AAII Asset Allocation Survey: Individual Investors Continue To Favor Equities In Portfolio Allocation

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by: AAII

Summary

Bond and bond fund allocations increased 0.6 percentage points.

Stock and stock fund allocations declined slightly.

Cash allocations have been slowly declining since February 2016.

Stock and stock funds accounted for 66.0% of the average individual investor portfolio, according to the January AAII Asset Allocation Survey. Cash allocations fell last month to 17.7% of the average investor portfolio, 5.8 percentage points below the long-term average of 23.5%. Cash allocations have been slowly declining since February 2016, when portfolio allocation to cash registered 21.3%. Over that same time frame, investor allocation to stocks rose from 61.5% of the average individual investor portfolio to 66.0% reported by members of the American Association of Individual Investors during January 2017.

Cash allocations declined by 0.2 percentage points to 17.7%. Cash allocations have registered below their historical average of 23.5% for the 62nd consecutive month.

Stock and stock fund allocations declined by a very modest 0.3 percentage points to 66.0%. January was the 46th consecutive month with equity allocations above their historical average of 60.6%.

Bond and bond fund allocations increased 0.6 percentage points to 16.4%. The historical average is 15.9%.

Last month's special question asked AAII members what, if any, allocation changes they expected to make this year. An equal percentage of respondents indicated that they planned to increase their allocation to equity, and that they were planning no change. Around 27% of respondents said they were happy with their allocation and were not planning any change. Around 27% of the respondents noted they were planning increasing their allocation to stocks and stock funds, while 12% were anticipating decreasing their allocation to equity. A total of 11% noted they were going to increase their bond positions, while 5% of the individual investors indicated they were going to reduce their allocation to bonds and bond funds. A total of 13% of the respondents indicated they were planning on increasing their cash allocation, while 6% noted they would decrease their cash allocation.

Here is a sampling of the responses:

  • "I increased my exposure to stocks and reduced my cash, as I don't see much value in holding cash other than for daily expenses and my emergency fund."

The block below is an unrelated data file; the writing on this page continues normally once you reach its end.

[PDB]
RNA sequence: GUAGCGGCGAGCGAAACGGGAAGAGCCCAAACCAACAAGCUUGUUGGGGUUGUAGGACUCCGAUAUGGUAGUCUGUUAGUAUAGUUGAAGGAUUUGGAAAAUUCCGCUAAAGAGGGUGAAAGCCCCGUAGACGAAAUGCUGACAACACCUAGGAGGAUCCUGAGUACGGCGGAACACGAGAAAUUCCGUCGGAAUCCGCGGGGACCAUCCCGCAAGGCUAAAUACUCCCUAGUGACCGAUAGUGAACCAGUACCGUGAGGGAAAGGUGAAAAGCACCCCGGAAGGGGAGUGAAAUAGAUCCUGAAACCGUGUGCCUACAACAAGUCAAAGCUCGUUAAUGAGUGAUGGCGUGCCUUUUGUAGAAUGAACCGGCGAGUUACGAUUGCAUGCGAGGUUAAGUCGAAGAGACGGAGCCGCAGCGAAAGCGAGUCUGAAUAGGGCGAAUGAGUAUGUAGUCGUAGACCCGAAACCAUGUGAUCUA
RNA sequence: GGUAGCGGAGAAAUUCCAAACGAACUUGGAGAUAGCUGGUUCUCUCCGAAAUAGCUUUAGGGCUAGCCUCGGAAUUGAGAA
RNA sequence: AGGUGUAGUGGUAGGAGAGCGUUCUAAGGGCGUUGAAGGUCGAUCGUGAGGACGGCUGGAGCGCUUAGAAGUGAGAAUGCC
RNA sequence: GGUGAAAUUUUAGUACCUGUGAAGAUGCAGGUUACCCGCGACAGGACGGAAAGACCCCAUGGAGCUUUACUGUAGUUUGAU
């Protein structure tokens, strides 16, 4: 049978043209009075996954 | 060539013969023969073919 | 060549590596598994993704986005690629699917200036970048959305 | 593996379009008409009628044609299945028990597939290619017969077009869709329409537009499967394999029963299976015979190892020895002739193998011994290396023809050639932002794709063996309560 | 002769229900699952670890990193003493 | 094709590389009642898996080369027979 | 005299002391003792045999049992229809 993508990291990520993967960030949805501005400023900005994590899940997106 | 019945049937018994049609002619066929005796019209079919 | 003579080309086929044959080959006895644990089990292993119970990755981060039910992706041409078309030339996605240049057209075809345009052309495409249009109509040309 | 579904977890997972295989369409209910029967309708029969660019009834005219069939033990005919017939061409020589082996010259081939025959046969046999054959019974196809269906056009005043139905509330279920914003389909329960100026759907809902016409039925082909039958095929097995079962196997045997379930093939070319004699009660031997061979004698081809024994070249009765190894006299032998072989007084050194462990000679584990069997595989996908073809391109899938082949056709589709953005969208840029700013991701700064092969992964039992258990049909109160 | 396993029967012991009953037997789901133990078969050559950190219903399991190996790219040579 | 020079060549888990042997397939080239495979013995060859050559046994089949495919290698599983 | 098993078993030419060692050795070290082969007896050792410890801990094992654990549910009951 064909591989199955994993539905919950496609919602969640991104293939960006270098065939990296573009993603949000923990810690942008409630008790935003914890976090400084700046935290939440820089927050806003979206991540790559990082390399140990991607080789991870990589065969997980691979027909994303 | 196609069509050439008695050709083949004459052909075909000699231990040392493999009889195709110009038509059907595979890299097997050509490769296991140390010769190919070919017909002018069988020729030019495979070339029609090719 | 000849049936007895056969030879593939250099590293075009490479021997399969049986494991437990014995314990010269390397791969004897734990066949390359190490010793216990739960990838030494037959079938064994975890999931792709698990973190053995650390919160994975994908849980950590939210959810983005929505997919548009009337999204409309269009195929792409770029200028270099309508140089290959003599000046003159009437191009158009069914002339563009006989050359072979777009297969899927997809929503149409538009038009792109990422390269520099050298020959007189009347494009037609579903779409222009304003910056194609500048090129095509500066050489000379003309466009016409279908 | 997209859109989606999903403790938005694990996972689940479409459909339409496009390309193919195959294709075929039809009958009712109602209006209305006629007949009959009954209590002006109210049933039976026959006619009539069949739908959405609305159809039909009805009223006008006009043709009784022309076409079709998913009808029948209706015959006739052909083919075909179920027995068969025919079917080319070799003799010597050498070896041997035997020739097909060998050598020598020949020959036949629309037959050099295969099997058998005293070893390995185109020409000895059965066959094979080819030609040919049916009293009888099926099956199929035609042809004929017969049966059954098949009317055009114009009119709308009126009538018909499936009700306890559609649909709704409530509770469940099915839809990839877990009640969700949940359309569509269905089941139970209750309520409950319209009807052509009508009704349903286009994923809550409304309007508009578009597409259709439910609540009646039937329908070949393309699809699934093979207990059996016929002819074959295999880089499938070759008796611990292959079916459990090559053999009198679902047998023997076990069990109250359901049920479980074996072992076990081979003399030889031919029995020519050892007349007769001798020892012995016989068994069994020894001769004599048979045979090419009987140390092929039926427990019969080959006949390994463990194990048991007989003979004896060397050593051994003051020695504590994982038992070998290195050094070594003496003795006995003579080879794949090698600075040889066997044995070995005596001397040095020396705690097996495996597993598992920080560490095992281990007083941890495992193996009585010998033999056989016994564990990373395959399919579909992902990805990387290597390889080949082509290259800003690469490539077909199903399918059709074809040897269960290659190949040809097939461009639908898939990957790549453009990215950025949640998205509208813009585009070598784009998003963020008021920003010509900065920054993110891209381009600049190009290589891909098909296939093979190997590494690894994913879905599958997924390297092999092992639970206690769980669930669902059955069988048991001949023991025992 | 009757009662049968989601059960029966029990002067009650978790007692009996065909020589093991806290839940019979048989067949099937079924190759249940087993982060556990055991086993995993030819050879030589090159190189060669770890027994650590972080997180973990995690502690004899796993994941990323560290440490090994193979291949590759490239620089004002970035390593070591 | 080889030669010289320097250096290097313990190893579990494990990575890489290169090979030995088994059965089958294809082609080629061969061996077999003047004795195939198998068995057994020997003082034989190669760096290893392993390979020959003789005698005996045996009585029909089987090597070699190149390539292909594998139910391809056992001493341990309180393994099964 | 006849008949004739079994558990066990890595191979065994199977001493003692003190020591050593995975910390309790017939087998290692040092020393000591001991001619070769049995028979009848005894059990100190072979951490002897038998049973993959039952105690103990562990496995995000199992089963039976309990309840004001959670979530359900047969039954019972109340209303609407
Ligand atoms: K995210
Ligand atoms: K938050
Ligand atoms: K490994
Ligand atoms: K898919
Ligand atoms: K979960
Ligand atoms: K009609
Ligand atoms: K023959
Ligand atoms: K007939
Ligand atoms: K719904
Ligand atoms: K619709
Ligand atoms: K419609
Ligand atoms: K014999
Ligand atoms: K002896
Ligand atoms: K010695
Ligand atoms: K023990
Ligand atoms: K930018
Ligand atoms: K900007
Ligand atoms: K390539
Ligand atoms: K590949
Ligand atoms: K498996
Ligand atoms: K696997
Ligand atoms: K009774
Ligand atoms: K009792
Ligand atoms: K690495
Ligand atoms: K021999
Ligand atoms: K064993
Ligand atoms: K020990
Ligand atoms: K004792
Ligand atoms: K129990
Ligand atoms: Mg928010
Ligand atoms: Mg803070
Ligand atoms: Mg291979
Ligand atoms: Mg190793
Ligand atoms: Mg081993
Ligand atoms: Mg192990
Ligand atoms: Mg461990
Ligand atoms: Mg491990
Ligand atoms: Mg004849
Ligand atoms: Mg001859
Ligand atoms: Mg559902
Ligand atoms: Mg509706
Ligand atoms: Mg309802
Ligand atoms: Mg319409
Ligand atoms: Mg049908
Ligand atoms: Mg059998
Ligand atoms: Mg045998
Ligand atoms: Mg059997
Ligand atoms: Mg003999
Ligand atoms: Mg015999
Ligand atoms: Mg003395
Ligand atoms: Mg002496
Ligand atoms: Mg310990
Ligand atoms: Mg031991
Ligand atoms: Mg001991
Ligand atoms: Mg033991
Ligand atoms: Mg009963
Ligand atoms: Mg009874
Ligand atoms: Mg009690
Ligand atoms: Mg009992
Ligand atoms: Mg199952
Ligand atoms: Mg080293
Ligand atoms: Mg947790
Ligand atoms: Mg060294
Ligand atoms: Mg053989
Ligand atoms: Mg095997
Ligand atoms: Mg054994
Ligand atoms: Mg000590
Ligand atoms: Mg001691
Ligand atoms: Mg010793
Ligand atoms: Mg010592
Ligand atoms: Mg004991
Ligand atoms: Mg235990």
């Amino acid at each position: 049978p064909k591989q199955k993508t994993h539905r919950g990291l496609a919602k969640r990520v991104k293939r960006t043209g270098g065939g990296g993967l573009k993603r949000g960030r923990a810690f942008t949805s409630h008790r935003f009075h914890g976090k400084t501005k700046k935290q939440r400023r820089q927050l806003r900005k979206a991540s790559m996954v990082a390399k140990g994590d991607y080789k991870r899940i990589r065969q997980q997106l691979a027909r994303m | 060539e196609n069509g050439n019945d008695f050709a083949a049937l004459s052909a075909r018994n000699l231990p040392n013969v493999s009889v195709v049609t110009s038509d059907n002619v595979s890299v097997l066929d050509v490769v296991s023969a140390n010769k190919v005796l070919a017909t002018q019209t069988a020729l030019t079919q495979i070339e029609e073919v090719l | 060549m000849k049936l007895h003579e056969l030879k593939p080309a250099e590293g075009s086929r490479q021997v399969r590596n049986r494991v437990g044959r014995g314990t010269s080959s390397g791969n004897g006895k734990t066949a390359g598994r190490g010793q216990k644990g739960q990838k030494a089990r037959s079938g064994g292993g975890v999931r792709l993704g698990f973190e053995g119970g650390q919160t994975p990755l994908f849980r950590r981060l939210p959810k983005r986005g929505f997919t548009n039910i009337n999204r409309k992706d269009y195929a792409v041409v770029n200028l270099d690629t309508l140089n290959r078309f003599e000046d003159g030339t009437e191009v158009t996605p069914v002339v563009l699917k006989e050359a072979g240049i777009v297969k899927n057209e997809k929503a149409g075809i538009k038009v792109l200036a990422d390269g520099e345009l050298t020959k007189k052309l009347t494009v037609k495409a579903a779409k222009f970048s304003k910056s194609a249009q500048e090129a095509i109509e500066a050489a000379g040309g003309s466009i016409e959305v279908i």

• "None; my overweighting in stocks is due to recent market increases. Over time, the allocations will normalize when the market goes through a correction."
  • "I still think the best place to be is in stocks and plan to stay the course in stocks."
  • "Later this summer, I may invest more in stocks, depending on how the new president's plans for the economy are accepted and implemented."
  • "Reduce my allocation to individual stocks. Am uncertain about the new administration."
  • "I expect to maintain my 60/40 position."
  • "Increase cash somewhat to get about three years of living expenses in cash. I'm migrating to Cloonan's "Level 3" approach."

January AAII Asset Allocation Survey results

  • Stocks and stock funds: 66.0%, down 0.3 percentage points
  • Bonds and bond funds: 16.4%, up 0.6 percentage points
  • Cash: 17.7%, down 0.2% percentage points

Note: Figures may not add to 100% due to rounding.

January AAII Asset Allocation Survey details

  • Stocks: 31.2%, up 1.2 percentage points
  • Stock funds: 34.8%, down 1.6 percentage points
  • Bonds: 3.4%, up 0.6 percentage points
  • Bond funds: 13.0%, unchanged
  • Cash: 17.7%, down 0.2% percentage points

Historical Averages

  • Stocks and stock funds: 60.6%
  • Bonds and bond funds: 15.9%
  • Cash: 23.5%

*The numbers are rounded and may not add up to 100%.

The AAII Asset Allocation Survey has been conducted monthly since November 1987 and asks AAII members what percentage of their portfolios are allocated to stocks, stock funds, bonds, bond funds and cash. The survey and its results are available online here.

Disclosure: I/we have no positions in any stocks mentioned, and no plans to initiate any positions within the next 72 hours.

I wrote this article myself, and it expresses my own opinions. I am not receiving compensation for it. I have no business relationship with any company whose stock is mentioned in this article.

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